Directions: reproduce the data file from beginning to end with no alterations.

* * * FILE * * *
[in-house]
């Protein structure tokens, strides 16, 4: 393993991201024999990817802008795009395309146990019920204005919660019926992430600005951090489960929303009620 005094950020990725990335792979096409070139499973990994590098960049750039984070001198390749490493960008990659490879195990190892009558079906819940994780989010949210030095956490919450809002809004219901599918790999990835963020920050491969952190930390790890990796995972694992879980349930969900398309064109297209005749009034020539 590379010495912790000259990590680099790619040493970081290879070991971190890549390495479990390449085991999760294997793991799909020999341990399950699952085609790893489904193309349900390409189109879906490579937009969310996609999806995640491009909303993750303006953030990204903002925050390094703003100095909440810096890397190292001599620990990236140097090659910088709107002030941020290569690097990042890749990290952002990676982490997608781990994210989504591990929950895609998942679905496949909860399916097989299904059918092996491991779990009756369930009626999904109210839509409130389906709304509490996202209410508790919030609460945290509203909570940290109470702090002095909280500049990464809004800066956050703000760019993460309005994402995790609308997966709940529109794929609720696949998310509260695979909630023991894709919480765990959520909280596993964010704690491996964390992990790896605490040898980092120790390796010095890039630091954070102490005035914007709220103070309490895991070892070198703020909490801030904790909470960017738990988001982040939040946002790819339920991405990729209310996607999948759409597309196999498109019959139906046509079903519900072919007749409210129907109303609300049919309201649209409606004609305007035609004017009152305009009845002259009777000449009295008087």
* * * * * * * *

[in-house]
């Protein structure tokens, strides 16, 4: 393993991201024999990817802008795009395309146990019920204005919660019926992430600005951090489960929303009620 005094950020990725990335792979096409070139499973990994590098960049750039984070001198390749490493960008990659490879195990190892009558079906819940994780989010949210030095956490919450809002809004219901599918790999990835963020920050491969952190930390790890990796995972694992879980349930969900398309064109297209005749009034020539 590379010495912790000259990590680099790619040493970081290879070991971190890549390495479990390449085991999760294997793991799909020999341990399950699952085609790893489904193309349900390409189109879906490579937009969310996609999806995640491009909303993750303006953030990204903002925050390094703003100095909440810096890397190292001599620990990236140097090659910088709107002030941020290569690097990042890749990290952002990676982490997608781990994210989504591990929950895609998942679905496949909860399916097989299904059918092996491991779990009756369930009626999904109210839509409130389906709304509490996202209410508790919030609460945290509203909570940290109470702090002095909280500049990464809004800066956050703000760019993460309005994402995790609308997966709940529109794929609720696949998310509260695979909630023991894709919480765990959520909280596993964010704690491996964390992990790896605490040898980092120790390796010095890039630091954070102490005035914007709220103070309490895991070892070198703020909490801030904790909470960017738990988001982040939040946002790819339920991405990729209310996607999948759409597309196999498109019959139906046509079903519900072919007749409210129907109303609300049919309201649209409606004609305007035609004017009152305009009845002259009777000449009295008087």